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When a Co-op Member deposits plastic film packaging at Co-op’s collection point, what happens next? That’s what Co-op Member Saul Deeson wondered, so he spoke with Co-op’s Packaging Technologist Rob Thompson to find out. Rob explained the importance of recycling film, the challenges of recycling, and the future of sustainability.
Given my interest in sustainability, I was already aware that various types of plastic feature on Co-op shelves. But until I spoke with Rob, Co-op’s Packaging Technologist, I’d never considered the logistics behind the scenes that customers don’t see.
Local councils provide us with the means to recycle most plastics, but not plastic films such as polyethylene (PE) and polypropylene (PP) bags and wrappings, typically because it’s not cost effective to do so. I found this concerning as much of my weekly shop includes food packaged in such soft plastics. Fortunately, Co-op has recognised the issue and is offering a solution.
From 9 July, a signposted collection point ready for our used clean, soft plastics will greet us in 1,500 Co-op stores across the UK. Rob told me how important film is for the packaging industry, so this roll out of collection points will support Co-op in meeting its goal of using recyclable materials in 100% of own-brand products by the end of 2021.
But before we deposit our used film into the bin, we must make sure it’s clean. This is particularly crucial for packaging that contains wet produce, such as pet food pouches. I asked Rob why this is, and I was fascinated to hear about the recycling process once the film is collected in store.
First, it’s taken to a facility for sorting. This is where cleanliness factors in. If the film is dirty, it will contaminate the output, and enough food waste amongst the film will make the material unusable. Similarly, I learnt plastic that isn’t film will adversely affect the process, meaning it’s crucial we only put soft plastics into the bin.
When I heard this, I considered how a shampoo bottle is much denser than a bread bag—this is because the plastics are different on a physical level. Co-op is using the term ‘soft’ to describe the accepted plastic—fruit and veg bags, for example. We’ll see ‘Clean it, Scrunch it, Co-op it’ along with posters at the in-store collection points to help ensure only appropriate packaging enters the recycling point.
Once sorted, the recycled film is refined into pellets, which are the raw material for new products. Unlike food waste and plant-based materials that decompose, plastics only break down into smaller pieces. This is why plastic waste is such an issue—it doesn’t disappear. But because plastic doesn’t decompose, that allows Co-op to reuse the smaller pieces.
In this case, Rob told me the pellets are melted then formed into bin liners for use in store. Previously, Co-op used recycled materials for its ‘bags for life’. However, in line with Co-op’s ambitious 10-point climate plan, it has stopped selling the plastic bags in favour of compostable carrier bags. It’s anticipated this will remove around 870 tonnes of plastic—equivalent to around 2.7m bags of crisps—from circulation each year. It’s an incredible figure and one which is hard to put into perspective.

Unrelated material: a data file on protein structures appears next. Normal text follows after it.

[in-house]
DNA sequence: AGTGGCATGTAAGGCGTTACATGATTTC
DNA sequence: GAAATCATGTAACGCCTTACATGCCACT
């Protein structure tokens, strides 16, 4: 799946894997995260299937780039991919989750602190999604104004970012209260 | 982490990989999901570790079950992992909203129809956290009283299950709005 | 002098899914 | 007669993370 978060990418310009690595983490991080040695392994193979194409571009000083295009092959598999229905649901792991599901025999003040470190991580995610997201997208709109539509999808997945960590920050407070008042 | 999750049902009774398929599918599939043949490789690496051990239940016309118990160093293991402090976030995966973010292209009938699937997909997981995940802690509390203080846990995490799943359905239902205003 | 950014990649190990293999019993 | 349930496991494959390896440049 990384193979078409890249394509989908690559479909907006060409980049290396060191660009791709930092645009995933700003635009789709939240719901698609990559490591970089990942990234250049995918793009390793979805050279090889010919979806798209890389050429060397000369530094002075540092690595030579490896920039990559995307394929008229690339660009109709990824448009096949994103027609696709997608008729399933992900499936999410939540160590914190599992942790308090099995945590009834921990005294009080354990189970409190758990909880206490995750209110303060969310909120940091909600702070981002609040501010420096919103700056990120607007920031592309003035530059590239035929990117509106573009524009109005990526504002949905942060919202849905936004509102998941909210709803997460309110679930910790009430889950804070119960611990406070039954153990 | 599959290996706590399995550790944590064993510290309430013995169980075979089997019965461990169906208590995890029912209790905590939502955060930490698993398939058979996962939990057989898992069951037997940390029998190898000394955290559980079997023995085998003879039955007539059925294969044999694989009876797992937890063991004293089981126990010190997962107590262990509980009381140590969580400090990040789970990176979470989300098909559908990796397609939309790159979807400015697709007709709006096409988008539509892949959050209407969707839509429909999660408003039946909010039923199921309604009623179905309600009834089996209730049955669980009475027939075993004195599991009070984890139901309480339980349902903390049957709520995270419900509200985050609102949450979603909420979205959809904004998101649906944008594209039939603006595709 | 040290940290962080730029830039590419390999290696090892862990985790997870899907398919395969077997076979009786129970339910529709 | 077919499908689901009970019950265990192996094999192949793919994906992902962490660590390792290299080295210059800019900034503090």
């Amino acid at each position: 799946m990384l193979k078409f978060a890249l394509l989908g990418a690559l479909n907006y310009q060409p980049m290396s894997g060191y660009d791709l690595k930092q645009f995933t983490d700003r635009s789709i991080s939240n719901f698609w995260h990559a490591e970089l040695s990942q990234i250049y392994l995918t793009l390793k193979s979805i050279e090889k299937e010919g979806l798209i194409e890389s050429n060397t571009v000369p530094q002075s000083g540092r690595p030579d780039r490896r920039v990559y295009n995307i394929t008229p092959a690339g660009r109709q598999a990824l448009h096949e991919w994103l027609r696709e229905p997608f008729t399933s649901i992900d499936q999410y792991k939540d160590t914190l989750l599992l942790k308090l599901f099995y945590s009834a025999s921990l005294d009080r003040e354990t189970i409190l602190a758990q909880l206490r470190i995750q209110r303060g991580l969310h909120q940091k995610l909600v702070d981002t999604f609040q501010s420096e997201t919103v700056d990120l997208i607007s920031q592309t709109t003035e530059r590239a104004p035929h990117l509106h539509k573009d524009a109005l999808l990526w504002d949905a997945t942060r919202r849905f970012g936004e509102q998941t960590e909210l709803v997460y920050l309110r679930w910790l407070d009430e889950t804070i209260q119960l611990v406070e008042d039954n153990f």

At this point, I was curious if it was possible to recycle already recycled materials, and if so, how many times. The key factor is durability, and I was impressed to learn current research suggests plastic can be recycled at least eight times. That means the film recycling scheme is not only saving material from landfills and incinerators, it’s reducing the consumption of new materials.
As more manufacturers and organisations follow in Co-op’s footsteps, market forces will reduce the cost of recycled materials, making products produced from recycled materials more prevalent. This scheme has the potential to influence substantial change, and it’s exciting to be a part of that as a Co-op Member.
To accelerate that journey, we can help by having conversations about the scheme with those around us, encouraging them to use the store collection points. As everyone becomes more familiar with ‘Clean it, Scrunch it, Co-op it’, there should be fewer contaminants in the recycling unit, improving the scheme’s efficiency. It should also help reduce litter in our communities.
In the future, as Co-op continues to lead the fight against climate change, Rob suggested we’ll see more plastic reduction in store. Glass lightweighting, the process of producing thinner glass, is another possible avenue for reducing emissions.
Finally, Rob was keen to highlight the impact of food waste, which can sometimes go under the radar. “If food waste was a country, it would be the third biggest emitter of climate change gases after the US and China.”
With that in mind, by shopping responsibly and returning soft plastic to Co-op, we’re ensuring a more sustainable world for everyone.
Find how Co-op Members have championed recycling and sustainability at Co-op by clicking here.
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